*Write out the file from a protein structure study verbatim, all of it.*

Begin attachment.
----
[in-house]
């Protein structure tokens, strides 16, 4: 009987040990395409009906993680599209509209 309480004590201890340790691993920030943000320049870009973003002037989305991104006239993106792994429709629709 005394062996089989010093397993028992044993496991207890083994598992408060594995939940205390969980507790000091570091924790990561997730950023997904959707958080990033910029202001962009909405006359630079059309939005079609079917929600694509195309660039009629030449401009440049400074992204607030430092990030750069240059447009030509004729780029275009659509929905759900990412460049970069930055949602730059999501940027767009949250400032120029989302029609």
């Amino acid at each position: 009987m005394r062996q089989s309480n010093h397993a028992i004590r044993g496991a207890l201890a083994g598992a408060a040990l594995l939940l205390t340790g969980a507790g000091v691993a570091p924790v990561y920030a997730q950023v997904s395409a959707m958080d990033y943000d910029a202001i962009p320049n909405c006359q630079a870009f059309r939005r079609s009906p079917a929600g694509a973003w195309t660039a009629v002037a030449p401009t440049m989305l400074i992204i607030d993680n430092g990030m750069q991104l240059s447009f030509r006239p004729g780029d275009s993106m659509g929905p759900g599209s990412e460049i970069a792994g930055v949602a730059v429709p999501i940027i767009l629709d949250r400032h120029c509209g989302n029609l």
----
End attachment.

[in-house]
């Protein structure tokens, strides 16, 4: 009987040990395409009906993680599209509209 309480004590201890340790691993920030943000320049870009973003002037989305991104006239993106792994429709629709 005394062996089989010093397993028992044993496991207890083994598992408060594995939940205390969980507790000091570091924790990561997730950023997904959707958080990033910029202001962009909405006359630079059309939005079609079917929600694509195309660039009629030449401009440049400074992204607030430092990030750069240059447009030509004729780029275009659509929905759900990412460049970069930055949602730059999501940027767009949250400032120029989302029609």
């Amino acid at each position: 009987m005394r062996q089989s309480n010093h397993a028992i004590r044993g496991a207890l201890a083994g598992a408060a040990l594995l939940l205390t340790g969980a507790g000091v691993a570091p924790v990561y920030a997730q950023v997904s395409a959707m958080d990033y943000d910029a202001i962009p320049n909405c006359q630079a870009f059309r939005r079609s009906p079917a929600g694509a973003w195309t660039a009629v002037a030449p401009t440049m989305l400074i992204i607030d993680n430092g990030m750069q991104l240059s447009f030509r006239p004729g780029d275009s993106m659509g929905p759900g599209s990412e460049i970069a792994g930055v949602a730059v429709p999501i940027i767009l629709d949250r400032h120029c509209g989302n029609l």